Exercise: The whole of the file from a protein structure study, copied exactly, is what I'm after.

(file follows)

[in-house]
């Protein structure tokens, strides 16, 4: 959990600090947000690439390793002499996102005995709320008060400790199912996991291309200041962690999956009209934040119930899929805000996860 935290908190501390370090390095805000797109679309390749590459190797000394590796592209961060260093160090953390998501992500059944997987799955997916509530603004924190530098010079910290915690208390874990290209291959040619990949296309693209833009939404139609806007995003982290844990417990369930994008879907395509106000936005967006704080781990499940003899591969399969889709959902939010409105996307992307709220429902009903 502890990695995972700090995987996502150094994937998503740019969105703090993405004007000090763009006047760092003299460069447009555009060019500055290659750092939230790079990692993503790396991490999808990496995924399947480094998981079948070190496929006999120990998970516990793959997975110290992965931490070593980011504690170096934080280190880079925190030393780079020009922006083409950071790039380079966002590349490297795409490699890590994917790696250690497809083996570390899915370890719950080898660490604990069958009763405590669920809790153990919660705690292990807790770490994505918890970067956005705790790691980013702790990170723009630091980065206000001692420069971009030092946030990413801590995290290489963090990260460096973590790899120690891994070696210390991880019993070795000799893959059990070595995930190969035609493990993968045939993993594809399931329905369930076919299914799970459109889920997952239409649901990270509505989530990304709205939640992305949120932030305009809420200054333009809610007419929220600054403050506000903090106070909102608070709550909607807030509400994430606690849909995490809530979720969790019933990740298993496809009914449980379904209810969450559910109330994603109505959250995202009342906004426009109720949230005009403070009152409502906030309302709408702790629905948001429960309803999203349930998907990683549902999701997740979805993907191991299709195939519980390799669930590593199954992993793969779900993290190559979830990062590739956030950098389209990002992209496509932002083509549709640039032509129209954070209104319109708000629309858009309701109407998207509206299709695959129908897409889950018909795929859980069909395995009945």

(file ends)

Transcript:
[in-house]
């Protein structure tokens, strides 16, 4: 959990600090947000690439390793002499996102005995709320008060400790199912996991291309200041962690999956009209934040119930899929805000996860 935290908190501390370090390095805000797109679309390749590459190797000394590796592209961060260093160090953390998501992500059944997987799955997916509530603004924190530098010079910290915690208390874990290209291959040619990949296309693209833009939404139609806007995003982290844990417990369930994008879907395509106000936005967006704080781990499940003899591969399969889709959902939010409105996307992307709220429902009903 502890990695995972700090995987996502150094994937998503740019969105703090993405004007000090763009006047760092003299460069447009555009060019500055290659750092939230790079990692993503790396991490999808990496995924399947480094998981079948070190496929006999120990998970516990793959997975110290992965931490070593980011504690170096934080280190880079925190030393780079020009922006083409950071790039380079966002590349490297795409490699890590994917790696250690497809083996570390899915370890719950080898660490604990069958009763405590669920809790153990919660705690292990807790770490994505918890970067956005705790790691980013702790990170723009630091980065206000001692420069971009030092946030990413801590995290290489963090990260460096973590790899120690891994070696210390991880019993070795000799893959059990070595995930190969035609493990993968045939993993594809399931329905369930076919299914799970459109889920997952239409649901990270509505989530990304709205939640992305949120932030305009809420200054333009809610007419929220600054403050506000903090106070909102608070709550909607807030509400994430606690849909995490809530979720969790019933990740298993496809009914449980379904209810969450559910109330994603109505959250995202009342906004426009109720949230005009403070009152409502906030309302709408702790629905948001429960309803999203349930998907990683549902999701997740979805993907191991299709195939519980390799669930590593199954992993793969779900993290190559979830990062590739956030950098389209990002992209496509932002083509549709640039032509129209954070209104319109708000629309858009309701109407998207509206299709695959129908897409889950018909795929859980069909395995009945």